The public appetite for telemedicine is large and growing. A recent study by The Alliance for Connected Care found that 64% of consumers said they would be willing to have a video visit with their doctor. Research further proves that telemedicine is as effective and significantly less costly than in-office care. With these factors in place, you would think that practice would be jumping over themselves to implement telemedicine programs, but adoption has been slower than one might expect.
One of the reasons that some practices have put off offering video visits is lack of clarity about how practices are reimbursed for telemedicine. It is, no doubt, a complex picture, but it is possible to get paid for remote encounters. Smart practices have the knowledge and tools in place to boost profits. In addition, public and private payers are beginning to appreciate the cost reduction possibilities of telemedicine and increasing the circumstances under which video visits get paid.
More than 49 million Americans rely on Medicare for their health care, so it is important to understand how telemedicine reimbursement works under the program. Medicare places certain restrictions on which telehealth services are payable.
Patient Setting: In most cases, Medicare will only pay for telemedicine visits when the patient is located at what’s called an “originating site.” Qualified originating sites are clinical locations such as a doctor’s office or hospital. This requirement limits the application of telemedicine for Medicare patients, but the trend is toward removing it. Congress has already waived the originating site requirement for participants in the Accountable Care Organization (ACO) program.
Technology: Medicare has a fairly broad definition of the technologies that constitute telemedicine. Its definition included, “interactions between a healthcare professional and a patient via real-time audio-video technology.
Geography: In addition to the originating site requirement, Medicare only covers video visits when the patient is presenting form a defined rural area that qualifies as a Professional Shortage Area or one that is outside of a defined Metropolitan Statistical Area. Like the originating site requirement, this restriction has been waived for ACOs.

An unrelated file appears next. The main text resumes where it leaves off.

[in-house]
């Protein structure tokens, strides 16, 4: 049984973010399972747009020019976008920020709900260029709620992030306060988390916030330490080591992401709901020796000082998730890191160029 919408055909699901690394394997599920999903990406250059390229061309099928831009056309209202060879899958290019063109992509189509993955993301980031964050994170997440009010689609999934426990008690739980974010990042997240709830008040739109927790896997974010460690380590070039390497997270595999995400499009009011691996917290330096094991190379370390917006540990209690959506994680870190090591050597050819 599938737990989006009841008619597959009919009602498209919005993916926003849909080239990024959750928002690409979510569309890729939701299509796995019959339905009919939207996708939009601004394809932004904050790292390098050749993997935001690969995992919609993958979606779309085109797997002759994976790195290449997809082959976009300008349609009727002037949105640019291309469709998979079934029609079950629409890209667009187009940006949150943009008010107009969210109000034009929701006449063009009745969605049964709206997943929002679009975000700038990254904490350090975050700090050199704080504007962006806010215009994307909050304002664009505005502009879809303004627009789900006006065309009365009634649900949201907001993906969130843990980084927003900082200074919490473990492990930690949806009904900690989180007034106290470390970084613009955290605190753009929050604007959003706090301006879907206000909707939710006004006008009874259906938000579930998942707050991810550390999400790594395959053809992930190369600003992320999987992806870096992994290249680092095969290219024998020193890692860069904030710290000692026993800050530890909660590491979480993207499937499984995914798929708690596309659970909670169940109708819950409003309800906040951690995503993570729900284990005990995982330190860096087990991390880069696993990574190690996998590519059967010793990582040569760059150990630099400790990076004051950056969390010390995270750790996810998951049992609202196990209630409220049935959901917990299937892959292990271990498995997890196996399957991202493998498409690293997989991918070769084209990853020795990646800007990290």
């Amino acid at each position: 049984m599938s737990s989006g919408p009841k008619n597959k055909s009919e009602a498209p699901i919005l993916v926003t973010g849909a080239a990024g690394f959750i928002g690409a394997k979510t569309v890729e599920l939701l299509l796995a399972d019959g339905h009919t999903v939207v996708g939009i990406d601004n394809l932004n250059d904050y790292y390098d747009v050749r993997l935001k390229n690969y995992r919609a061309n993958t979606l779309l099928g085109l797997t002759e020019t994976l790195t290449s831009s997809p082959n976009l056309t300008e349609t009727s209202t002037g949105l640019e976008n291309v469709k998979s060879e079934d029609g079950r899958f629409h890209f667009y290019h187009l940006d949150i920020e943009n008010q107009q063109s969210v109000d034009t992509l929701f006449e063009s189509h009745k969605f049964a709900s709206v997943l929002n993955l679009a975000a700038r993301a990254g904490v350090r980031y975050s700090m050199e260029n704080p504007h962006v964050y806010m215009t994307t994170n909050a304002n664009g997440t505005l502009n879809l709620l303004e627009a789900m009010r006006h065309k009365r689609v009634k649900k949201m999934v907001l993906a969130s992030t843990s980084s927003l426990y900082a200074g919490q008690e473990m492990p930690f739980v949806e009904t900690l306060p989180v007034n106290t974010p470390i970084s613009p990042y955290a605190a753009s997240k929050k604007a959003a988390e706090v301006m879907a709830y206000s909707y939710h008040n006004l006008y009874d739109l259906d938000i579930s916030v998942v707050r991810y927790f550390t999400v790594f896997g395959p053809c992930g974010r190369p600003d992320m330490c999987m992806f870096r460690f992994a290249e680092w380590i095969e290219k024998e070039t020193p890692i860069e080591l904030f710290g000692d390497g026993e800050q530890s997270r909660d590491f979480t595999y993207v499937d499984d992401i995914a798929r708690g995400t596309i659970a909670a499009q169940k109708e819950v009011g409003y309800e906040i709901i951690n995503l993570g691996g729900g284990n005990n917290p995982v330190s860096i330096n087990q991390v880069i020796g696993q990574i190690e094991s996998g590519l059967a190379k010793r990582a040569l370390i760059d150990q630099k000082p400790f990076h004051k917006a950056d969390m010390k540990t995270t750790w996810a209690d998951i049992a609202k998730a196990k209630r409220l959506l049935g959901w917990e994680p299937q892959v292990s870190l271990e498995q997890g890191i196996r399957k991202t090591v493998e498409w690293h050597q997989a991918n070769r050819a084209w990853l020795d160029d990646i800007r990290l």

Provider Type: The range of providers eligible for reimbursement under Medicare is broad and includes physicians, psychologists, dietitians, nurse practitioners, social workers and others.
While the restrictions on reimbursement may keep many practices from delivering care via telemedicine to Medicare patients, for now, keep in mind that enrollees in many Medicare Advantage programs may be eligible for telehealth reimbursement regardless of locations. Commercial payers recognize the advantages of telehealth and many have added it as a supplemental benefit.
As you might guess, the policies and practices governing Medicaid reimbursement for video visits vary widely from state to state. However, forty-eight states and the District of Columbia have some type of coverage for telemedicine. Many go much further than Medicare in terms of expanding the use of remote clinical encounters. For example, 25 states recognize the home as a qualifying originating site, others do not make any requirements regarding the patient setting. Each state makes its own rules about the type of technology that can be considered telemedicine, but in this case, some even recognize technologies like store-and-forward that are not accepted by Medicare. Provider type is likewise variable, but only four states restrict reimbursement to physicians.
Private insurers have been quite progressive when it comes to paying for telemedicine visits. They recognize the importance that telehealth will play in meeting the healthcare needs of a growing, aging, and sicker population. They also realize that telemedicine is an extremely cost-effective channel for healthcare delivery.
In addition to insurers acting voluntarily to cover telemedicine, 30 states and DC have enacted laws that require commercial payers to provide coverage for video visits that is on par with in-office coverage. More are expected to do so soon. Providers should be familiar with the laws of their state and understand any rules regarding reimbursement.
Given the complex landscape of provider reimbursement for telemedicine, the best bet for practices is to invest in a telehealth platform that has eligibility verification built in. When a video appointment is scheduled, the solution automatically verifies that the patient is covered for telemedicine. That way, coverage is never an issue. The best solutions even offer a guarantee that payment will be received, or they work with the payer to get you paid.
The use of telemedicine will continue to expand as more patients begin to insist on providers who offer it. The good news is that reimbursement policies both on the government and private sides are becoming more telemedicine friendly and there are many opportunities to earn revenue from video visits today. Smart practices will take advantage of this trend to offer better service to patients, increase provider flexibility, and boost the bottom line.